Bring back some good or bad memories


August 20, 2021

Brutsch 200 “Spatz”, a 3-Seater and 3-Wheeled Car With a Plastic Body in the 1950s

Egon Brutsch was one of the most prolific microcar designers of the 1950s, but he didn’t enjoy much commercial success. His first car was the Spatz (Sparrow). Instead of a chassis the Spatz featured a glassfibre monocoque – which fell apart because it was too weak. This led to the car being banned in Germany, which proved something of a setback.

Flanked by his two daughters, Egon Brutsch sits in his new three-wheel car for which he developed a plastic body in Stuttgart, Germany, Oct. 10, 1954.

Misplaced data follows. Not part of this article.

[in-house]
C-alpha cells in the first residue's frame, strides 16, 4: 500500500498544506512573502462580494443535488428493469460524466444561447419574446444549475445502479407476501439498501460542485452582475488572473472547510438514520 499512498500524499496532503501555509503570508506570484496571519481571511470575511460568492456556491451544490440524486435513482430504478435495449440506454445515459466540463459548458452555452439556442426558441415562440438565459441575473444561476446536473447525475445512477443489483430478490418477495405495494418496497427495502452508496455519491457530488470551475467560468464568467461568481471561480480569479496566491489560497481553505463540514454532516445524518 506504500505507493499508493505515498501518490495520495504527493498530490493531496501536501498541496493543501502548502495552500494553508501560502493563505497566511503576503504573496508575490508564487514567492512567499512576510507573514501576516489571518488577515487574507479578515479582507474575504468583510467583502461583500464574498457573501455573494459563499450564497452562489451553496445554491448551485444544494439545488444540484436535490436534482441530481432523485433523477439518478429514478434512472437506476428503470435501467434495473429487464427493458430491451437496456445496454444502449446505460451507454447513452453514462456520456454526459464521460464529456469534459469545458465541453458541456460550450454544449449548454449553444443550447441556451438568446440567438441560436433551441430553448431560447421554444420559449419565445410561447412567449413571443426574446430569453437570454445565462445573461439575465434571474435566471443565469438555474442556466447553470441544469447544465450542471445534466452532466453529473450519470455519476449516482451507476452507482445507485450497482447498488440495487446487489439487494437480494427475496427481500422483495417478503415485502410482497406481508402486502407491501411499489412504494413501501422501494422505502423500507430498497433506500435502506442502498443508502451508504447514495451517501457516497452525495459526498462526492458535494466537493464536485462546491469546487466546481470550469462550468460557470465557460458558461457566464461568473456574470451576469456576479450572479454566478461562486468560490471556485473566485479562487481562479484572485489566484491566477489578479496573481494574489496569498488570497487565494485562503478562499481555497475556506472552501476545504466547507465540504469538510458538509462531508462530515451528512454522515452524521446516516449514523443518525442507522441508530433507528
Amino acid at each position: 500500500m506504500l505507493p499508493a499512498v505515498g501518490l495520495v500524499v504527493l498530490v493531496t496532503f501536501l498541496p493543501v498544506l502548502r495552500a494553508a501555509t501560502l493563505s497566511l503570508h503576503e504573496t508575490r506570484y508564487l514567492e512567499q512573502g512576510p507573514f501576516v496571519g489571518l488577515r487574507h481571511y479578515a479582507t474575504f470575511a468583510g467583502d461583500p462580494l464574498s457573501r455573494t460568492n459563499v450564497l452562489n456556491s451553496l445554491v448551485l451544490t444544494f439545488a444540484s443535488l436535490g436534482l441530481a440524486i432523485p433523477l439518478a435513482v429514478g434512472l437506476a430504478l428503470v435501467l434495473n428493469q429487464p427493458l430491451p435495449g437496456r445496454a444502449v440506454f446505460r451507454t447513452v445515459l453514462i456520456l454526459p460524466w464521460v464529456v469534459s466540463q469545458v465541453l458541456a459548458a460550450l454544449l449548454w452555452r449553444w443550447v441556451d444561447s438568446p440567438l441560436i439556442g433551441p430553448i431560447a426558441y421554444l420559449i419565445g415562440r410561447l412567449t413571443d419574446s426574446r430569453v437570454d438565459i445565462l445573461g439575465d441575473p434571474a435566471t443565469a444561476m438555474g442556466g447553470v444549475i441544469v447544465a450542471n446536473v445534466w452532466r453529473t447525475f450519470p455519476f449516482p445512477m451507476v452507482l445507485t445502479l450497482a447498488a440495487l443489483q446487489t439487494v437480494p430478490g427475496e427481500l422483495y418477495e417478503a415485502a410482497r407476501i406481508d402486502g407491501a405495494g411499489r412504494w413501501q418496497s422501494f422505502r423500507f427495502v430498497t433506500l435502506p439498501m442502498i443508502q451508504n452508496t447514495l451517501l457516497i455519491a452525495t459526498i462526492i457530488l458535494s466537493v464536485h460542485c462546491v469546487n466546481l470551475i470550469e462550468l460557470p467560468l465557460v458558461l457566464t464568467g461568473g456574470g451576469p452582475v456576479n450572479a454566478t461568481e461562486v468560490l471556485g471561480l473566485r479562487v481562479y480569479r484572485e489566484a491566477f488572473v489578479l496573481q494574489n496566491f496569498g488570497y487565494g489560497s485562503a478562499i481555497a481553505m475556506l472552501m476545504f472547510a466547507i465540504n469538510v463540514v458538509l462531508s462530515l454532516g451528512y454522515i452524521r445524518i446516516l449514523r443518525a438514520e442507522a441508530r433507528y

The car seats three persons.

Brutsch claimed the car weighs only half as much as a normal metal body.

A 3-seater, 3-wheeled roadster, powered by a single cylinder 191 cc Fichtel & Sachs engine driving through a four speed gearbox. Top speed was around 90 km/h (56 mph) and about five cars were produced.

Also built under license by A. Grunhut & Co of Switzerland with minor changes and sold as the Belcar. Another license was sold to Alzmetall for production by Harald Friedrich GmbH of Germany, but so many faults were found with the original design that their production model, the Spatz Kabinenroller was fundamentally a different car. Because of this Brutsch took Alzmetall to court to ensure payment of his license fees but lost the case.




0 comments:

Post a Comment



FOLLOW US:
FacebookTumblrPinterestInstagram

CONTACT US

Browse by Decades

1800s | 1900s | 1910s | 1920s | 1930s | 1940s | 1950s | 1960s | 1970s | 1980s | 1990s

Popular Posts

Advertisement